Sunday, September 20, 2009

Home is Where the Rainbows Live

On Friday, Ben said to Josh, "I don't like tomorrow." This is because he knew we'd be leaving Mexico on Saturday.

I think we all empathized.

In spite of the wildcat drama (and an unfortunate meeting of Abby's forehead with a marble corner the following morning, resulting in a disconcerting amount of blood but, fortunately, no stitches), we had an amazing trip as our little family of four--it exceeded every expectation Josh and I had when we embarked on this adventure. By the end of the week, Ben was "swimming" in his floaties to the middle of the pool and back all by himself, Abby was greeting every staff person with an enthusiastic "hola," and Josh and I were marveling at the incredible lives we have created together.

It was with reluctance that we packed up our swimsuits and beach toys, bidding a fond farewell to our friendly waiters and hostesses and taking one last look at the stunning ocean cove we called home for seven days. Then it was back to reality as we squeezed into a tiny taxi and commenced our journey home.

Fortunately, our "reality" is pretty good. Ben looked out the airplane window as we were getting ready to land and said, "Mommy, we must be in Colorado because there are mountains over there." It's nice to leave one paradise knowing you're returning to another.

We drove home at sunset, watching the miles of gray clouds--amassed in dramatic displays of grandeur--turn varying intensities of orange and pink over the continental divide. As relaxing as it was to sit on our balcony in Puerto Vallarta and watch the waves below rise and fall in their endless worship of the shore, there is something intensely grounding about the rows and rows of pines, the rise of peak after peak of mountain top as far as the eye can see. It is home to my soul.

We exited the freeway onto the parkway, rounding the bend to turn onto the road that winds through the mountain valley to our neck of the woods. In her sweet voice, Abby questioned us from the backseat, "Whehr ih the wree-baoh?" Uncertain of what she said, we asked her to say it again. "Whehr ih the wree-baoh?" We still didn't understand.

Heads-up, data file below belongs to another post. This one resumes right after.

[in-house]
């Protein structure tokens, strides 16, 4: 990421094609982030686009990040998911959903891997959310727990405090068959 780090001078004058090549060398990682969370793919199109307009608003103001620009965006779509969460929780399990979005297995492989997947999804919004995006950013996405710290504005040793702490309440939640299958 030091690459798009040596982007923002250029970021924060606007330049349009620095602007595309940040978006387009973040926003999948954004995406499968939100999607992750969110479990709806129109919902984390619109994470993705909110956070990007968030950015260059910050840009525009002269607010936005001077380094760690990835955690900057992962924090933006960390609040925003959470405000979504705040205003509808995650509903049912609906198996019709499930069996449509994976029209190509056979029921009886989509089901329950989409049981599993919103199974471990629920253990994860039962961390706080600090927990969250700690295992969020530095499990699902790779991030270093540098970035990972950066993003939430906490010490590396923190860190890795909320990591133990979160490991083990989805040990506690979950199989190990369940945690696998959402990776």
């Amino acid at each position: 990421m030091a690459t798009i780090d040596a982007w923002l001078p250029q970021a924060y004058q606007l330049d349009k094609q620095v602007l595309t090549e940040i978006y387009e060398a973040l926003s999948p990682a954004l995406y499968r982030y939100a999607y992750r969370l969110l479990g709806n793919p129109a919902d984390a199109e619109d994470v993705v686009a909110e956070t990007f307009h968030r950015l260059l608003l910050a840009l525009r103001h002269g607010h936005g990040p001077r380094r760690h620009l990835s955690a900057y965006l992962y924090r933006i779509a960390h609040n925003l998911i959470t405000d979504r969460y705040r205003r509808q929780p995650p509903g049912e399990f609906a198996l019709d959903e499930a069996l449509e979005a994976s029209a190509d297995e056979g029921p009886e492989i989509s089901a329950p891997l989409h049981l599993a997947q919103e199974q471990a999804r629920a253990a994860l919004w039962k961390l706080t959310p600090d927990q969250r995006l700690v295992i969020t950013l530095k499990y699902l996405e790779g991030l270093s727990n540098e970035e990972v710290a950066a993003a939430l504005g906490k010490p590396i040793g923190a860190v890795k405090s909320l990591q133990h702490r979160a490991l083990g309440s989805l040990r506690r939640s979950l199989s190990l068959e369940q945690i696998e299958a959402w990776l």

"The green ball?" we guessed, trying to clarify.

But Ben responded with kind authority, "No, Abby, it hasn't rained. It's only there when it rains." Josh and I looked at each other, thoroughly lost, and asked him what Abby had said. "She's asking where the rainbow is," he informed us.

And then it all made sense. Josh explained to me that the three of them had seen a rainbow over the mountains on another gray evening when rounding this same bend. She remembered the moment and must believe this colorful gift exists there always. Her innocent expectation delights me, this thought of a rainbow perpetually around the corner.

Josh acknowledged her memory, then confirmed Ben's explanation that, indeed, rainbows only appear after the rain. We continued our drive home, catching sight of a large buck as our car swayed familiarly through the valley. The magic doesn't end with vacation, I thought with gratitude.

Today, as expected, was full with nursery responsibilities, meetings, grocery shopping, unpacking, laundry, cooking, e-mails, phone calls to contractors, and all the other things we gladly avoided in Mexico. But I'm content--happy, even--to be sitting here on our couch, to be watching Kashmir snooze comfortably on our freshly-folded laundry, and to be writing to you from the land of Rocky Mountain rainbows.

No comments:

Post a Comment

I love comments!

Blog Widget by LinkWithin